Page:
Really clumsy with her feet?

       The Horse Forum > Training Horses > Horse Training

Really clumsy with her feet?

This is a discussion on Really clumsy with her feet? within the Horse Training forums, part of the Training Horses category
  • How far apart should ground poles be for walking
  • Horse us very clumsy

Like Tree2Likes
  • 1 Post By All4Crystal
  • 1 Post By Saddlebag

LinkBack Thread Tools
    07-22-2012, 12:18 AM
Really clumsy with her feet?

I've been trying to train my haflinger mare to walk and trot over ground poles, but no matter how she walks over them, how far apart they are(or if your only asking her to walk over one), or what she hits them every time, she doesn't lift her feet high enough and is really clumsy of were she places them. How can I get her to stop hitting them? I'm not even asking her to jump, just walk over a pole on the ground. Any ideas?
Sponsored Links
    07-22-2012, 01:07 AM
Super Moderator
Raise them a bit higher so she HAS to lift up and over.
    07-22-2012, 01:12 AM
She just plows them off the buckets/jump cups/etc and knocks the poles down. She literally plows through them and doesn't walk over them.
    07-22-2012, 01:17 AM
Super Moderator
Are they heavy enough to hurt when she knocks into them?
    07-22-2012, 01:26 AM
Walk her over uneven stuff she cannot plow through. Use all kinds of big rocks, branches, old boxes filled with dirt, whatever you can find. You need her to start paying attention to where she is stepping.
AQHA13 likes this.
    07-22-2012, 11:16 AM
All4crystal is right. Use huge logs, ditches and such that she has to learn that she has options other than plowing through. From her standpoint, she's learning that the stuff you put up is easy to go thru so why bother and you don't really want her thinking that. So, get creative, but make it bigger and heavier. If she plows thru, she's just saying that you didn't make it hard enough. Go higher too. Pretty much any horse can jump 2'6" - 3' without any trouble other than learning to pick their feet up nicely. And byw - at least 10 times in each direction so she has time to learn how to do it nicely. I don't mean without stopping, because I like a horse to learn to stand nicely on the other side. But, give it 10 times before you switch directions if you can.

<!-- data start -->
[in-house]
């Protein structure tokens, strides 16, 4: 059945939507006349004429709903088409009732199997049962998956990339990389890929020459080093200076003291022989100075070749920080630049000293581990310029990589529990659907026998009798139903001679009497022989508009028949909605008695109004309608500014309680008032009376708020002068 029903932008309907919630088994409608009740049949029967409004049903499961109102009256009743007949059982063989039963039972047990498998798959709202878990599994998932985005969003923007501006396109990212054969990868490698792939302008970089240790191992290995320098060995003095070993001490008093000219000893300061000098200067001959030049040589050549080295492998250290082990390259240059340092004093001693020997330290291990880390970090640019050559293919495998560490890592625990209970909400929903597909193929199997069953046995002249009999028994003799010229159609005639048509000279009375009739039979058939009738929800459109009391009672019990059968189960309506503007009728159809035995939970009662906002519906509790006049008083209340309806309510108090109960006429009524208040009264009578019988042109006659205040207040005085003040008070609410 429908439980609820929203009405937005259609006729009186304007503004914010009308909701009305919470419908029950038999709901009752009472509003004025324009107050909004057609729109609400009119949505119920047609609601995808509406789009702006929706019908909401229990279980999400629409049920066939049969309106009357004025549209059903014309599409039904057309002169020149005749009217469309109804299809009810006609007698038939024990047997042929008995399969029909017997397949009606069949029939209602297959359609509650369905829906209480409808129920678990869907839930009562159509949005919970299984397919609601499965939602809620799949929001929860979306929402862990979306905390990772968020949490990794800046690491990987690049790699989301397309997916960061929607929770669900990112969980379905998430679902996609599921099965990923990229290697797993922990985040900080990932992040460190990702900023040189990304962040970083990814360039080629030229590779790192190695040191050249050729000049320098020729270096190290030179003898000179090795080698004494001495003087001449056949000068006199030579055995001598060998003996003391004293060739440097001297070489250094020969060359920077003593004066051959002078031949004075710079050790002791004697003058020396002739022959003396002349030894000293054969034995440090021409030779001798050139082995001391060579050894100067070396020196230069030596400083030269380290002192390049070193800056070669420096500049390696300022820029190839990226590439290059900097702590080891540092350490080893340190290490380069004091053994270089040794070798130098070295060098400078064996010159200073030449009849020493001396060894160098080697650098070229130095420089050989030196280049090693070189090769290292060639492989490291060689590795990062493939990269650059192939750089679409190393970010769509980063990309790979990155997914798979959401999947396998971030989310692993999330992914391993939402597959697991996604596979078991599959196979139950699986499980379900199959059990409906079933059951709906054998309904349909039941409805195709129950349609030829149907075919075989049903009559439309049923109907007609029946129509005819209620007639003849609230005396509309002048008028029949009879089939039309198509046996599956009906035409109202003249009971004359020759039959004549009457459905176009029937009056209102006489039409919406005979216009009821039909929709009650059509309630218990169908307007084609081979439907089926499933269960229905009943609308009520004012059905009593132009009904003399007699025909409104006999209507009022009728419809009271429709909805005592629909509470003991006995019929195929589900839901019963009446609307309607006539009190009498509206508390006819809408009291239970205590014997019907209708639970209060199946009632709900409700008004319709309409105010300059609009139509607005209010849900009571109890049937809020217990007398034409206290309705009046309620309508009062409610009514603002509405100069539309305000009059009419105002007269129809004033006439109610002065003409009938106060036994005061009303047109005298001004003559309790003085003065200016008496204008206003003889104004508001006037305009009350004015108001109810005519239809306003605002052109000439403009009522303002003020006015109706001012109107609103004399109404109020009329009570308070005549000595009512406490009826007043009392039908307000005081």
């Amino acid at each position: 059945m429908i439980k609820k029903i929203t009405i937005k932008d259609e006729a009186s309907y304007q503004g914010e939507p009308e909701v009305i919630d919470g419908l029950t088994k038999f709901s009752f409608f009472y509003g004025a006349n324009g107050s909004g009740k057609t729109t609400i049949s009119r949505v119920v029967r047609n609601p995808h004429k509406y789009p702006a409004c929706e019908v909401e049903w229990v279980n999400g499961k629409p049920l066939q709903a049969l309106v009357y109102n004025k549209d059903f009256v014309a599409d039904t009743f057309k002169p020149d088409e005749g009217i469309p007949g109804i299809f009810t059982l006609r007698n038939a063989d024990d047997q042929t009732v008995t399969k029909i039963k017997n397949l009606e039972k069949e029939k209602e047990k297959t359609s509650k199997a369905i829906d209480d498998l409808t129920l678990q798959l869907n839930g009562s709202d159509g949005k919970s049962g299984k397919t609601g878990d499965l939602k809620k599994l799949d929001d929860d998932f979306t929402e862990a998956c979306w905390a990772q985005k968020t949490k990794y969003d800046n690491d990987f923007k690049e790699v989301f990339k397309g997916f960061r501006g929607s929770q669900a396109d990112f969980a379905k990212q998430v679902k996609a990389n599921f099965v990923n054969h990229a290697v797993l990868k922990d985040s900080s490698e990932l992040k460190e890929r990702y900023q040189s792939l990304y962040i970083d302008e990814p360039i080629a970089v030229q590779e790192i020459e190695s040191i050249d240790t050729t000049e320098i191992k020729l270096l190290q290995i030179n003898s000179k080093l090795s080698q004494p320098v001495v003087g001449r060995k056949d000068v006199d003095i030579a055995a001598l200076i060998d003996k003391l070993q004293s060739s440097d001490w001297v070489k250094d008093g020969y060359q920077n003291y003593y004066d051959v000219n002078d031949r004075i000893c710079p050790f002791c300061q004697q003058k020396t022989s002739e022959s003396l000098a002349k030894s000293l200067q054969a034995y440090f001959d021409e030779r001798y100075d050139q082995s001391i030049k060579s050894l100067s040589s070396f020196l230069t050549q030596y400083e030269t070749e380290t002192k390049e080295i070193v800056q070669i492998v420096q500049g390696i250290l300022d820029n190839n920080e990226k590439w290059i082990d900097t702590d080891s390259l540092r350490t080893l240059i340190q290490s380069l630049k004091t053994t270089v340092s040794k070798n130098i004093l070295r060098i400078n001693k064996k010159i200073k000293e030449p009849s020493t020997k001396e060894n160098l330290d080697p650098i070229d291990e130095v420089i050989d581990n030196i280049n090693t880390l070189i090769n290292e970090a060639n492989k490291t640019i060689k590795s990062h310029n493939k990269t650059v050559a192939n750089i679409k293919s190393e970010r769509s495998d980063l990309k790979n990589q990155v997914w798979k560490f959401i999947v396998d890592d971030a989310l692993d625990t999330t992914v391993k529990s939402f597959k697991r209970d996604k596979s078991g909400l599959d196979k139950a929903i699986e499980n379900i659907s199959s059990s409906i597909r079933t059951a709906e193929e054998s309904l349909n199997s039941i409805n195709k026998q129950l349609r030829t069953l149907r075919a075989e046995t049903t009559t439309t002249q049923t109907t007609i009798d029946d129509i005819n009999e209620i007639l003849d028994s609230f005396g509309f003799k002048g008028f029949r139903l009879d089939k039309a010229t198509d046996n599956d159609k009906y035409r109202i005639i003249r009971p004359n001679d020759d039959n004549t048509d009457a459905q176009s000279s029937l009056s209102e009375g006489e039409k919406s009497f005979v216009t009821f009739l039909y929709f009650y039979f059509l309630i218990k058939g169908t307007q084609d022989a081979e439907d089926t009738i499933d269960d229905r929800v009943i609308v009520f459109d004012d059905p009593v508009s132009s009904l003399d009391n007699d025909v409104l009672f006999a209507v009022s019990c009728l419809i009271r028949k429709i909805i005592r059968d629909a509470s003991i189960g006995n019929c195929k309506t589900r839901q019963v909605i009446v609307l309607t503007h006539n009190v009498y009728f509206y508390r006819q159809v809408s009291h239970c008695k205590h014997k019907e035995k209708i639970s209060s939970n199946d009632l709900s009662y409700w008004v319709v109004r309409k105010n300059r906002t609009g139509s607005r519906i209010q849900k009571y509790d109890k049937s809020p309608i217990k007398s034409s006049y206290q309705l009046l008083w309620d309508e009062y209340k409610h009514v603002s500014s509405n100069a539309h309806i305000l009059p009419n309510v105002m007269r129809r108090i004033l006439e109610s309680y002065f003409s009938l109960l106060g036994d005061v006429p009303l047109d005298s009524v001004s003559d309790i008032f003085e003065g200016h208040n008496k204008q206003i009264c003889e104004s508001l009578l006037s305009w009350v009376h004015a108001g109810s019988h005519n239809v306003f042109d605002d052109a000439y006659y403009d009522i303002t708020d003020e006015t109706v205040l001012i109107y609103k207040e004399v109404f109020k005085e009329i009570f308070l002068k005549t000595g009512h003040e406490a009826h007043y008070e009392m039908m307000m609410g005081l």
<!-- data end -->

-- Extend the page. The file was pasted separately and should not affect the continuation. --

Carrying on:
07-22-2012, 03:03 PM
The best way to train a horse to have lazy feet is to use pvc pipe.
Foxhunter likes this.
    07-22-2012, 04:40 PM
Super Moderator
I cannot begin to count the number of times that I have been asked to train a horse to pick up its feet over poles. With the biggest majority of them they are just lazy.

I take them out cross country and put them over solid fences. Let them hit their legs (without boots) a few times and they soon learn respect for the poles.
    07-22-2012, 11:22 PM
As mentioned, using nature is probably your best bet.
I watched a mare being rode that was the same way, and once she hit that lope she ended up flipping over and almost landing on her rider. Being lazy and clumsy isn't always just annoying, but dangerous.
I'd take her for walks (with you on the ground) until she can pick her feet up, for your sake.
    07-23-2012, 09:06 AM
Don't forget, a halflinger is also a small draft, as such, depending on her age, she may be more "clumsy" with her feet... Drafts/draft ponies tend to be clumsy and forget about their feet until their about 6 and are done growing... I don't know how old she is, but if she's young, then it might take her awhile to figure it out... I have a 2 year old Belgian who forgets about how big his feet are all time... It's a process.

Thread Tools

Similar Threads
Thread Thread Starter Forum Replies Last Post
Clumsy Horse! QH Gunner Horse Health 5 08-29-2011 03:38 AM
Help I have a clumsy Horse!!! Christiannhorserider Natural Horsemanship 14 05-30-2011 03:56 AM
Are Some Horses Really THIS Clumsy? AngelWithoutWings54 Horse Tack and Equipment 10 07-07-2010 07:06 PM
Clumsy Or Cheeky? lolly Horse Training 17 07-07-2010 05:22 PM
clumsy prettypalfrey Horse Training 11 05-04-2007 06:04 PM

All times are GMT -4. The time now is 03:05 AM.

Powered by vBulletin® Version 3.8.5
Copyright ©2000 - 2014, Jelsoft Enterprises Ltd.
Search Engine Friendly URLs by vBSEO 3.6.0